Influencer Nature Conservancy - featured
15 mentions — 6 days ago 6 days ago
Osprey Cam is back for a new season! Watch ospreys live from the Alabama coast as they build their nest, hatch eggs and feed their nestlings. This year, with an infrared camera, you can watch them 24/7 and enjoy an extraordinary view into the lives of these birds.
3 mentions — 2 weeks ago 2 weeks ago
'Sanitation and water for all' is more than a title. It is a goal that is both morally right and unquestionably necessary....
28 mentions — 1 week ago 1 week ago
Healthy coastal ecosystems provide critical social and environmental benefits. They filter pollution, buffer coasts against extreme weather, serve as nurseries that sustain fisheries, and support tourism, recreation and the culture of coastal communities. However, we are losing wetlands in the US at a rate of seven football fields an hour, due to development, pollution and sea level rise.Join the Center for American Progress and Oxfam America for the release of a new report that explores the long-term economic impact of restored coastal ecosystems. The report highlights analysis of three projects ...
3 mentions — 3 days ago 3 days ago
Also in our best of the web: punk frogs, sea serpents on video, sadistic trolls (really), Masai fencing innovation, and Peter Matthiessen remembered
20 mentions — 2 weeks ago 2 weeks ago
Discover the world with Google Maps. Experience Street View, 3D Mapping, turn-by-turn directions, indoor maps and more across your devices.
4 mentions — 2 days ago 2 days ago
For centuries, coastal wetlands were considered worthless, regularly filled and paved. It’s time to acknowledge the environmental and economic value of…
20 mentions — 5 days ago 5 days ago
The oceans today are arguably the world’s first large scale, human-made disaster.Which makes improving fisheries an interesting investment opportunity, says a new report.
3 mentions — 1 day ago 1 day ago
Citizen Science Tuesday connects you to projects that benefit conservation. This week: take a voyage with the mariners of oldWeather and improve data for climate models.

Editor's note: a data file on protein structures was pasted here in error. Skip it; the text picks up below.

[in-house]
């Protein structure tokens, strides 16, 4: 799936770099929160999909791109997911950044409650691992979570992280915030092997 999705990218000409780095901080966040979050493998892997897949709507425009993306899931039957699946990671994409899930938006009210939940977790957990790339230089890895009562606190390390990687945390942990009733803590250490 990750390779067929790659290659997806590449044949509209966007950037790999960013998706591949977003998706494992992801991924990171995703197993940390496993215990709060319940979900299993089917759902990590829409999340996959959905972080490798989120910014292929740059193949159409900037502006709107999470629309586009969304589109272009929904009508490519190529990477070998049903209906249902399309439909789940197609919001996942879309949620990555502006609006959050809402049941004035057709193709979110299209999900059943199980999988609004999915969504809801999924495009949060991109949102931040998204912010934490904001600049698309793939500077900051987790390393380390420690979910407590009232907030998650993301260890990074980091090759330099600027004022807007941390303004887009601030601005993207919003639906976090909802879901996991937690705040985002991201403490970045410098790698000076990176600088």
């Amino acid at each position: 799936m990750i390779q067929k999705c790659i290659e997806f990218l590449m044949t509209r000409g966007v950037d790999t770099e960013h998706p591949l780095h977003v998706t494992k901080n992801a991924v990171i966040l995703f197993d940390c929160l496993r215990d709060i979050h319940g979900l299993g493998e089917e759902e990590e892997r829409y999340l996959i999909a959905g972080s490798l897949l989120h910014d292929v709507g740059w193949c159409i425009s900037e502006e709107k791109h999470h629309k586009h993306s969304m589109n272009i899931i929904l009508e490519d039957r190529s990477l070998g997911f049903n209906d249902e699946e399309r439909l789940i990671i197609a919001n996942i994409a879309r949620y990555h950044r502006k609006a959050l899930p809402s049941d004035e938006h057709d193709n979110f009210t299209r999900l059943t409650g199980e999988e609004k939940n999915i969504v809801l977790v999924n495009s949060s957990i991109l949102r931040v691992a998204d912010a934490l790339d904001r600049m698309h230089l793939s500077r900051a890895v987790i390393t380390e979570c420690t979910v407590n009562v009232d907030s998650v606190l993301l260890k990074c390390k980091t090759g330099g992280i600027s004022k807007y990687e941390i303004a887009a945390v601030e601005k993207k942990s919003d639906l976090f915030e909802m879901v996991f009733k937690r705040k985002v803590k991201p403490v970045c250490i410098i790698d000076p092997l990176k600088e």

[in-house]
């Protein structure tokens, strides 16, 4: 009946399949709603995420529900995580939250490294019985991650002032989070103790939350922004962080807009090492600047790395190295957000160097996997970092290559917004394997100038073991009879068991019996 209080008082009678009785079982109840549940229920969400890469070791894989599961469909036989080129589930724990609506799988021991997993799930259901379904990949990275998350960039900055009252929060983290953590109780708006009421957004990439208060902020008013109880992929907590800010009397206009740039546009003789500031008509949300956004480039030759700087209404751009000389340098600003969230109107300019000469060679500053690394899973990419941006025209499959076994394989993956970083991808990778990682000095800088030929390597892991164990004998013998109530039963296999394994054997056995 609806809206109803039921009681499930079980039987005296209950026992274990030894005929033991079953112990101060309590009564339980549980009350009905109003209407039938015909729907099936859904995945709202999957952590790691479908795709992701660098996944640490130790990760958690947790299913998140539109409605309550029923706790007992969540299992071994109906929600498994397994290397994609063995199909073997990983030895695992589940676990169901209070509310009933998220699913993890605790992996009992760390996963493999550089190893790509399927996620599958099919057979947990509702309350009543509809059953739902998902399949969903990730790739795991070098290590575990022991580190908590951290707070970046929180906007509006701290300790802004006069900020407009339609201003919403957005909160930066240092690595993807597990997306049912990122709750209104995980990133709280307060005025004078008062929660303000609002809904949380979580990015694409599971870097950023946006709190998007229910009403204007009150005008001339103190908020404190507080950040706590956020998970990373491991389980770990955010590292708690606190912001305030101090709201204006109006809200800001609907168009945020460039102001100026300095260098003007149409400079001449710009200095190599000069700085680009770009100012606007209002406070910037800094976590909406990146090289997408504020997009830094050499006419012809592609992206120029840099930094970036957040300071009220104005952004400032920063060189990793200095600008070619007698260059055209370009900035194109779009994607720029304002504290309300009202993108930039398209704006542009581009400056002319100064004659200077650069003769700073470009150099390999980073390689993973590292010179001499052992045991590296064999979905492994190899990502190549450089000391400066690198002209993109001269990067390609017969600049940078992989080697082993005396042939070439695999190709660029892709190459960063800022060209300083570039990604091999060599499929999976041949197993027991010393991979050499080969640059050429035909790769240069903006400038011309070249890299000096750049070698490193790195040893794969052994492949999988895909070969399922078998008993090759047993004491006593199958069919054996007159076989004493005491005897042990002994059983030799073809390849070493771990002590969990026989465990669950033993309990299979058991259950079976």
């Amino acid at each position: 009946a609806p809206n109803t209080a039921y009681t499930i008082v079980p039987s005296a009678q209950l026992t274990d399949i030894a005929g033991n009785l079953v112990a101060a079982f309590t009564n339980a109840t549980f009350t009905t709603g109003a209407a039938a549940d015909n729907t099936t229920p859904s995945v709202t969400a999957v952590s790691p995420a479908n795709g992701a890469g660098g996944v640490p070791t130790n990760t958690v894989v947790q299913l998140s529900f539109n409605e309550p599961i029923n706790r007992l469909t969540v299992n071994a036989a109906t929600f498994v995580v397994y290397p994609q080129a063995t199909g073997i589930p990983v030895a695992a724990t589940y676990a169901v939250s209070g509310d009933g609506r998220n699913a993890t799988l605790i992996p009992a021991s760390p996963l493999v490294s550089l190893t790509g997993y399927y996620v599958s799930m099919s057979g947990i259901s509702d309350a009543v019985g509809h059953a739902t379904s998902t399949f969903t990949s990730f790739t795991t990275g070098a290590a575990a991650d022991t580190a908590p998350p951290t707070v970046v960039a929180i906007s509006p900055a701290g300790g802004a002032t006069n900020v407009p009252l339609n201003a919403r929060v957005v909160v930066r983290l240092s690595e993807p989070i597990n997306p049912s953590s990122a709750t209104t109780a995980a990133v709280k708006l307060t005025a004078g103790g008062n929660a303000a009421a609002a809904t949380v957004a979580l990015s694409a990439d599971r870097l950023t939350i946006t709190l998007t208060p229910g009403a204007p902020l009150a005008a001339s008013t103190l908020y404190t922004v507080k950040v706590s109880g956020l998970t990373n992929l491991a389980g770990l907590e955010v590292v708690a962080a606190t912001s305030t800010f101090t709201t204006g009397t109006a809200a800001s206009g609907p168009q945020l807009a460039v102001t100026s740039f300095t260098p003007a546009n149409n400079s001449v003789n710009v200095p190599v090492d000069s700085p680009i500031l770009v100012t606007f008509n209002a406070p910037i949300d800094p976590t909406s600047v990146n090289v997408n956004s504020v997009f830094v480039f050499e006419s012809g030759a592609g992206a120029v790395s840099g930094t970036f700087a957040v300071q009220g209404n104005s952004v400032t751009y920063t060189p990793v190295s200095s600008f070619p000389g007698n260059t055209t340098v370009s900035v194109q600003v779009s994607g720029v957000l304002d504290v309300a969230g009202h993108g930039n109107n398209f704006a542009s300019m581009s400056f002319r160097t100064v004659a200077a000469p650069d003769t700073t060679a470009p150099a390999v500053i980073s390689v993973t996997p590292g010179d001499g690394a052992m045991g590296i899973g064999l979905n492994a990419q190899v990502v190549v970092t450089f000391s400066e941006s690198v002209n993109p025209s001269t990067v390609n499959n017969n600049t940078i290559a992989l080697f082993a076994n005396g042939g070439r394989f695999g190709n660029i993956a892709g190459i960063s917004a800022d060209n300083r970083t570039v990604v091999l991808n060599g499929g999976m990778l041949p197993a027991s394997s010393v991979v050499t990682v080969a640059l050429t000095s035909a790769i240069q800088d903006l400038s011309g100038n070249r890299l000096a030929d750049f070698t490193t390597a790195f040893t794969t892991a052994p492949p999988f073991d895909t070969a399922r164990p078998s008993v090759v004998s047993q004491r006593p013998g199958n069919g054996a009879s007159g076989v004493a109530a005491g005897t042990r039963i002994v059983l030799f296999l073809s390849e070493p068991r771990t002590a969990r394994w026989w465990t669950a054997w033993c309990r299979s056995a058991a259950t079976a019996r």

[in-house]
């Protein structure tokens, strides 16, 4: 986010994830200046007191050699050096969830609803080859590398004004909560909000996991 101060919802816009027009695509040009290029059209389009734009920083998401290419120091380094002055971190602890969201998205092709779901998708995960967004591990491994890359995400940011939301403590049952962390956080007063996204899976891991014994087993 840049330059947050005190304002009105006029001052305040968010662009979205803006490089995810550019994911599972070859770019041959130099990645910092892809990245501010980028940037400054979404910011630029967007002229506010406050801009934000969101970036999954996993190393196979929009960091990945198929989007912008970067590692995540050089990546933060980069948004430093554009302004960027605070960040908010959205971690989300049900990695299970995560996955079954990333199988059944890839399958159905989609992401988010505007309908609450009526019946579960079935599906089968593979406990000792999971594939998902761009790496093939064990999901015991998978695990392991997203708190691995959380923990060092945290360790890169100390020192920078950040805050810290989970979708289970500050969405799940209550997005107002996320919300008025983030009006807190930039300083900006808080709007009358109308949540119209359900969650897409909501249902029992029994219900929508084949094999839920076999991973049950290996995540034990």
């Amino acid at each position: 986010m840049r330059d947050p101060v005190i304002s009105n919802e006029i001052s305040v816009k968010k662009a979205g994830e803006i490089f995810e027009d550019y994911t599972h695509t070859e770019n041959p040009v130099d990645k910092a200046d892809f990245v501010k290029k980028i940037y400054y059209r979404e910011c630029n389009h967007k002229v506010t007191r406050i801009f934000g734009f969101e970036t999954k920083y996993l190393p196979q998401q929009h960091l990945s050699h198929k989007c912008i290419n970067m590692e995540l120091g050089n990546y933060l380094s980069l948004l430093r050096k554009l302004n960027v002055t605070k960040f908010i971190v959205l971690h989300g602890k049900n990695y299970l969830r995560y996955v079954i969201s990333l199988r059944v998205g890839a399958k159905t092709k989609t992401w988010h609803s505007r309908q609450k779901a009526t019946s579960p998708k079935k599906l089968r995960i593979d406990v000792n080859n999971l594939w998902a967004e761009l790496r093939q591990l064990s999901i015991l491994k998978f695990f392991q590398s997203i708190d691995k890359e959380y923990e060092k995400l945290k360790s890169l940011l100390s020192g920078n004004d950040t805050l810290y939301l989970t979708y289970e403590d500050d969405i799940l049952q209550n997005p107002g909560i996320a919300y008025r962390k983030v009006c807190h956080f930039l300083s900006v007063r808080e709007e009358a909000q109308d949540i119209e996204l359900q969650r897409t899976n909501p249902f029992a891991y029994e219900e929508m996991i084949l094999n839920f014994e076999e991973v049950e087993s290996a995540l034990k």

8 mentions — 2 weeks ago 2 weeks ago
From Climate Central's Andrea Thompson:Warming temperatures, scientists say, can tip places into drought conditions by increasing evaporation and sapping soil of its moisture. A new study suggests up to a third of the Earth's land area could be s...
9 mentions — 5 days ago 5 days ago
They're the largest fish in the world, not to mention one of the most fascinating. Marine blogger Alison Green jumps into the clear waters of the Gulf of California for a close encounter.
21 mentions — 6 days ago 6 days ago
By Philine zu Ermgassen, postdoctoral fellow at Cambridge University and Dr. Mark Spalding, senior scientist with The Nature Conservancy For decades, dire tales of collapsing fish stocks were told, only to fall on deaf ears. Then, in a 2008 report, “Sunken Billions,” the World Bank and the FAO ...
8 mentions — 2 days ago 2 days ago
Trees shift range very slowly without an assist from human intervention
4 mentions — 1 week ago 1 week ago
Also in our best of the web: rattlesnake wrangling, high-end environment news, art meets climate science, and an endangered mammal that looks like an artichoke
7 mentions — 2 weeks ago 2 weeks ago
Jacques Cousteau called it the "world's aquarium": a place of flying mobula rays, frolicking sea lions and colorful reef fish. Marine scientist Alison Green travels to the Sea of Cortez to see the biological wonders for herself, and ponders the future of this special place.
4 mentions — 3 days ago 3 days ago
Citizen Science Tuesday connects you to projects that benefit conservation. This week: track the reproductive success of birds and improve understanding of challenges they face with NestWatch. Who doesn't want to spend time watching baby birds?
4 mentions — 4 days ago 4 days ago
Via the U.S. and Mexican sections of the International Boundary and Water Commission, several partners - including the Nature Conservancy - are coming together to improve the flow of the Colorado R...
3 mentions — 17 hours ago 17 hours ago
Take a look at what the world's water supply would look like as a single drop - and find out what your family can do to protect it.
11 mentions — 6 days ago 6 days ago
Homework and a discomfort about being outdoors are the 2 reasons cited for why U.S. kids aren't experiencing more nature.
4 mentions — 2 weeks ago 2 weeks ago
When it hatches, this species is the size of a pinhead but will grow to be the heaviest bony fish in the ocean—and the weirdest. Meet the Mola mola.